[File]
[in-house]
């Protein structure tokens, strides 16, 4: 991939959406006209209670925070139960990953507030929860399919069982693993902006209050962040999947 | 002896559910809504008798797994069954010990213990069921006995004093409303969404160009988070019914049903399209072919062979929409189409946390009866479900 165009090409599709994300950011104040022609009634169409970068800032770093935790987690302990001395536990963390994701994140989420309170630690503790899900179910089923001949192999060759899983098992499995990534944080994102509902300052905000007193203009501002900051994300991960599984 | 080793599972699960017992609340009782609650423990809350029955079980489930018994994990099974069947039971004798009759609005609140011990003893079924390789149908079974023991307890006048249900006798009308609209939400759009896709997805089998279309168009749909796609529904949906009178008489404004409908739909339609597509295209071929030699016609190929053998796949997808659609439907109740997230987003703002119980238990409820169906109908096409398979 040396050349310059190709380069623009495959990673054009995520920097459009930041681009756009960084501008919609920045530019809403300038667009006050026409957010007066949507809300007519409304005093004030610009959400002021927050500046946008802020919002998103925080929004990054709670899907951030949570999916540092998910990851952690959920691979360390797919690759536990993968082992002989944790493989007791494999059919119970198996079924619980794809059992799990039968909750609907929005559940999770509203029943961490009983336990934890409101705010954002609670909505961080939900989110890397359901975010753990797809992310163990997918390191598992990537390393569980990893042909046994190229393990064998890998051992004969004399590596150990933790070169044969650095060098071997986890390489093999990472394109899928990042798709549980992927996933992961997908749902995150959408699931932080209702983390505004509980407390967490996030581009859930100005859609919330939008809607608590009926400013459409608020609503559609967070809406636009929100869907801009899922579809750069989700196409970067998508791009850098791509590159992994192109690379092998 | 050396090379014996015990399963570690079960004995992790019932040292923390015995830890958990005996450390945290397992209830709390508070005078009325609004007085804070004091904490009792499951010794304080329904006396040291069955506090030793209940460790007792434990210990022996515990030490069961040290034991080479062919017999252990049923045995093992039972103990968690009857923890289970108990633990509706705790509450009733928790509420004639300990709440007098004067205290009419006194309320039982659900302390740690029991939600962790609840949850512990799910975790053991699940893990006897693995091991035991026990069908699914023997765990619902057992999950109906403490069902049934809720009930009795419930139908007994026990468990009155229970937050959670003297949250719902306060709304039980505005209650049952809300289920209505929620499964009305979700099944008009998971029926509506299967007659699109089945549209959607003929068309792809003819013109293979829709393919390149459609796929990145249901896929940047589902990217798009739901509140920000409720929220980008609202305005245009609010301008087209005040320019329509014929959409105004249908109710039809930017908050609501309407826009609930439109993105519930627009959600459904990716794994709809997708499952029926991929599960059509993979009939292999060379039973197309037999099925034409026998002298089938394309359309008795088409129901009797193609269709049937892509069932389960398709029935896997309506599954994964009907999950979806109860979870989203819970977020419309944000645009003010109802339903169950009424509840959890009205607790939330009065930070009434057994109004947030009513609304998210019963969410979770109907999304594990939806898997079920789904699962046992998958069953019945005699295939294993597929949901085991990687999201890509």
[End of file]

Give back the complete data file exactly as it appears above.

[in-house]
């Protein structure tokens, strides 16, 4: 991939959406006209209670925070139960990953507030929860399919069982693993902006209050962040999947 | 002896559910809504008798797994069954010990213990069921006995004093409303969404160009988070019914049903399209072919062979929409189409946390009866479900 165009090409599709994300950011104040022609009634169409970068800032770093935790987690302990001395536990963390994701994140989420309170630690503790899900179910089923001949192999060759899983098992499995990534944080994102509902300052905000007193203009501002900051994300991960599984 | 080793599972699960017992609340009782609650423990809350029955079980489930018994994990099974069947039971004798009759609005609140011990003893079924390789149908079974023991307890006048249900006798009308609209939400759009896709997805089998279309168009749909796609529904949906009178008489404004409908739909339609597509295209071929030699016609190929053998796949997808659609439907109740997230987003703002119980238990409820169906109908096409398979 040396050349310059190709380069623009495959990673054009995520920097459009930041681009756009960084501008919609920045530019809403300038667009006050026409957010007066949507809300007519409304005093004030610009959400002021927050500046946008802020919002998103925080929004990054709670899907951030949570999916540092998910990851952690959920691979360390797919690759536990993968082992002989944790493989007791494999059919119970198996079924619980794809059992799990039968909750609907929005559940999770509203029943961490009983336990934890409101705010954002609670909505961080939900989110890397359901975010753990797809992310163990997918390191598992990537390393569980990893042909046994190229393990064998890998051992004969004399590596150990933790070169044969650095060098071997986890390489093999990472394109899928990042798709549980992927996933992961997908749902995150959408699931932080209702983390505004509980407390967490996030581009859930100005859609919330939008809607608590009926400013459409608020609503559609967070809406636009929100869907801009899922579809750069989700196409970067998508791009850098791509590159992994192109690379092998 | 050396090379014996015990399963570690079960004995992790019932040292923390015995830890958990005996450390945290397992209830709390508070005078009325609004007085804070004091904490009792499951010794304080329904006396040291069955506090030793209940460790007792434990210990022996515990030490069961040290034991080479062919017999252990049923045995093992039972103990968690009857923890289970108990633990509706705790509450009733928790509420004639300990709440007098004067205290009419006194309320039982659900302390740690029991939600962790609840949850512990799910975790053991699940893990006897693995091991035991026990069908699914023997765990619902057992999950109906403490069902049934809720009930009795419930139908007994026990468990009155229970937050959670003297949250719902306060709304039980505005209650049952809300289920209505929620499964009305979700099944008009998971029926509506299967007659699109089945549209959607003929068309792809003819013109293979829709393919390149459609796929990145249901896929940047589902990217798009739901509140920000409720929220980008609202305005245009609010301008087209005040320019329509014929959409105004249908109710039809930017908050609501309407826009609930439109993105519930627009959600459904990716794994709809997708499952029926991929599960059509993979009939292999060379039973197309037999099925034409026998002298089938394309359309008795088409129901009797193609269709049937892509069932389960398709029935896997309506599954994964009907999950979806109860979870989203819970977020419309944000645009003010109802339903169950009424509840959890009205607790939330009065930070009434057994109004947030009513609304998210019963969410979770109907999304594990939806898997079920789904699962046992998958069953019945005699295939294993597929949901085991990687999201890509």